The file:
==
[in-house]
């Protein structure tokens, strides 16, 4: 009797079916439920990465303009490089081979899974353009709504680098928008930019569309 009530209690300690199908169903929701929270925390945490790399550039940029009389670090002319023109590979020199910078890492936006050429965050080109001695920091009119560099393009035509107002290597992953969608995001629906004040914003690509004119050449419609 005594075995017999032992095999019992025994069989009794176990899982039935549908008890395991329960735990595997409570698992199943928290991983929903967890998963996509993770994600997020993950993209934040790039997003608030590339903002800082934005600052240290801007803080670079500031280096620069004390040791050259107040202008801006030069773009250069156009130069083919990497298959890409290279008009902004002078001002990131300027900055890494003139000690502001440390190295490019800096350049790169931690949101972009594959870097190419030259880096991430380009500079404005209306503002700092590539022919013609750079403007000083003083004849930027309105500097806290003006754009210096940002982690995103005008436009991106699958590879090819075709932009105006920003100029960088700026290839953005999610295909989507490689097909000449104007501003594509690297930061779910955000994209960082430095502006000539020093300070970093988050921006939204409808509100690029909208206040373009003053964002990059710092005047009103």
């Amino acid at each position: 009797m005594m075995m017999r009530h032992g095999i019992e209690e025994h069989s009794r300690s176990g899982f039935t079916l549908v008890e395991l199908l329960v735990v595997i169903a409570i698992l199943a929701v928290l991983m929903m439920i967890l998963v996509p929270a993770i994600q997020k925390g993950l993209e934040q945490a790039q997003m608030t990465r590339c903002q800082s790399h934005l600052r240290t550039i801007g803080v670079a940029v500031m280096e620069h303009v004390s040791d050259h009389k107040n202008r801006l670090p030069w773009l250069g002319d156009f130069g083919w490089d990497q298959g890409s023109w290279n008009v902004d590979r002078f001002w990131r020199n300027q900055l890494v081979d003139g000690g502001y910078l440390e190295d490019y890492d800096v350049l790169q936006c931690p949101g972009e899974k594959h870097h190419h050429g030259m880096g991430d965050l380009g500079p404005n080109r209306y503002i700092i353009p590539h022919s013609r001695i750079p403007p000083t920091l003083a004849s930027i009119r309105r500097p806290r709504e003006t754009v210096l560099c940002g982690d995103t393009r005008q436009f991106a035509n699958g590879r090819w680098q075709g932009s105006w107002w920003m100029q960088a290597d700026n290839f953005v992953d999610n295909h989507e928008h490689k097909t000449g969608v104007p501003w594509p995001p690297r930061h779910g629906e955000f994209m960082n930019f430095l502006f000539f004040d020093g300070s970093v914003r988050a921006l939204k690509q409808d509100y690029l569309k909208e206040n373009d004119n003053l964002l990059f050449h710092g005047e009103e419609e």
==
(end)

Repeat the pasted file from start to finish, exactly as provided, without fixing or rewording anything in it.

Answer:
[in-house]
């Protein structure tokens, strides 16, 4: 009797079916439920990465303009490089081979899974353009709504680098928008930019569309 009530209690300690199908169903929701929270925390945490790399550039940029009389670090002319023109590979020199910078890492936006050429965050080109001695920091009119560099393009035509107002290597992953969608995001629906004040914003690509004119050449419609 005594075995017999032992095999019992025994069989009794176990899982039935549908008890395991329960735990595997409570698992199943928290991983929903967890998963996509993770994600997020993950993209934040790039997003608030590339903002800082934005600052240290801007803080670079500031280096620069004390040791050259107040202008801006030069773009250069156009130069083919990497298959890409290279008009902004002078001002990131300027900055890494003139000690502001440390190295490019800096350049790169931690949101972009594959870097190419030259880096991430380009500079404005209306503002700092590539022919013609750079403007000083003083004849930027309105500097806290003006754009210096940002982690995103005008436009991106699958590879090819075709932009105006920003100029960088700026290839953005999610295909989507490689097909000449104007501003594509690297930061779910955000994209960082430095502006000539020093300070970093988050921006939204409808509100690029909208206040373009003053964002990059710092005047009103």
């Amino acid at each position: 009797m005594m075995m017999r009530h032992g095999i019992e209690e025994h069989s009794r300690s176990g899982f039935t079916l549908v008890e395991l199908l329960v735990v595997i169903a409570i698992l199943a929701v928290l991983m929903m439920i967890l998963v996509p929270a993770i994600q997020k925390g993950l993209e934040q945490a790039q997003m608030t990465r590339c903002q800082s790399h934005l600052r240290t550039i801007g803080v670079a940029v500031m280096e620069h303009v004390s040791d050259h009389k107040n202008r801006l670090p030069w773009l250069g002319d156009f130069g083919w490089d990497q298959g890409s023109w290279n008009v902004d590979r002078f001002w990131r020199n300027q900055l890494v081979d003139g000690g502001y910078l440390e190295d490019y890492d800096v350049l790169q936006c931690p949101g972009e899974k594959h870097h190419h050429g030259m880096g991430d965050l380009g500079p404005n080109r209306y503002i700092i353009p590539h022919s013609r001695i750079p403007p000083t920091l003083a004849s930027i009119r309105r500097p806290r709504e003006t754009v210096l560099c940002g982690d995103t393009r005008q436009f991106a035509n699958g590879r090819w680098q075709g932009s105006w107002w920003m100029q960088a290597d700026n290839f953005v992953d999610n295909h989507e928008h490689k097909t000449g969608v104007p501003w594509p995001p690297r930061h779910g629906e955000f994209m960082n930019f430095l502006f000539f004040d020093g300070s970093v914003r988050a921006l939204k690509q409808d509100y690029l569309k909208e206040n373009d004119n003053l964002l990059f050449h710092g005047e009103e419609e």